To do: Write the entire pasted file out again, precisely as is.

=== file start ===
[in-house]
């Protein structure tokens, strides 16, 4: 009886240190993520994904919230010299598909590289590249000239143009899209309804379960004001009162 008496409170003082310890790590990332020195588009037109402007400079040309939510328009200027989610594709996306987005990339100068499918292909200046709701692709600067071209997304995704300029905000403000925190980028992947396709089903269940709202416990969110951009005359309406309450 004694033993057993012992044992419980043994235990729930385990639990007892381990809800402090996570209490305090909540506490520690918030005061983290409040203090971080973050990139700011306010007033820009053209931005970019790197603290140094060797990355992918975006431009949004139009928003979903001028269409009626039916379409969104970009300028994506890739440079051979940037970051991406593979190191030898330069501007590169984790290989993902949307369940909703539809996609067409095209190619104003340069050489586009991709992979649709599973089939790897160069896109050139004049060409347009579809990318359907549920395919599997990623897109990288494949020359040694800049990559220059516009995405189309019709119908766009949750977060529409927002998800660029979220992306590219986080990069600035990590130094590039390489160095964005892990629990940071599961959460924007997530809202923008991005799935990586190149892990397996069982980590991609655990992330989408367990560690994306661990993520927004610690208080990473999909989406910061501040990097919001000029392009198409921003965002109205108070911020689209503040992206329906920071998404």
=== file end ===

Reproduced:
[in-house]
């Protein structure tokens, strides 16, 4: 009886240190993520994904919230010299598909590289590249000239143009899209309804379960004001009162 008496409170003082310890790590990332020195588009037109402007400079040309939510328009200027989610594709996306987005990339100068499918292909200046709701692709600067071209997304995704300029905000403000925190980028992947396709089903269940709202416990969110951009005359309406309450 004694033993057993012992044992419980043994235990729930385990639990007892381990809800402090996570209490305090909540506490520690918030005061983290409040203090971080973050990139700011306010007033820009053209931005970019790197603290140094060797990355992918975006431009949004139009928003979903001028269409009626039916379409969104970009300028994506890739440079051979940037970051991406593979190191030898330069501007590169984790290989993902949307369940909703539809996609067409095209190619104003340069050489586009991709992979649709599973089939790897160069896109050139004049060409347009579809990318359907549920395919599997990623897109990288494949020359040694800049990559220059516009995405189309019709119908766009949750977060529409927002998800660029979220992306590219986080990069600035990590130094590039390489160095964005892990629990940071599961959460924007997530809202923008991005799935990586190149892990397996069982980590991609655990992330989408367990560690994306661990993520927004610690208080990473999909989406910061501040990097919001000029392009198409921003965002109205108070911020689209503040992206329906920071998404």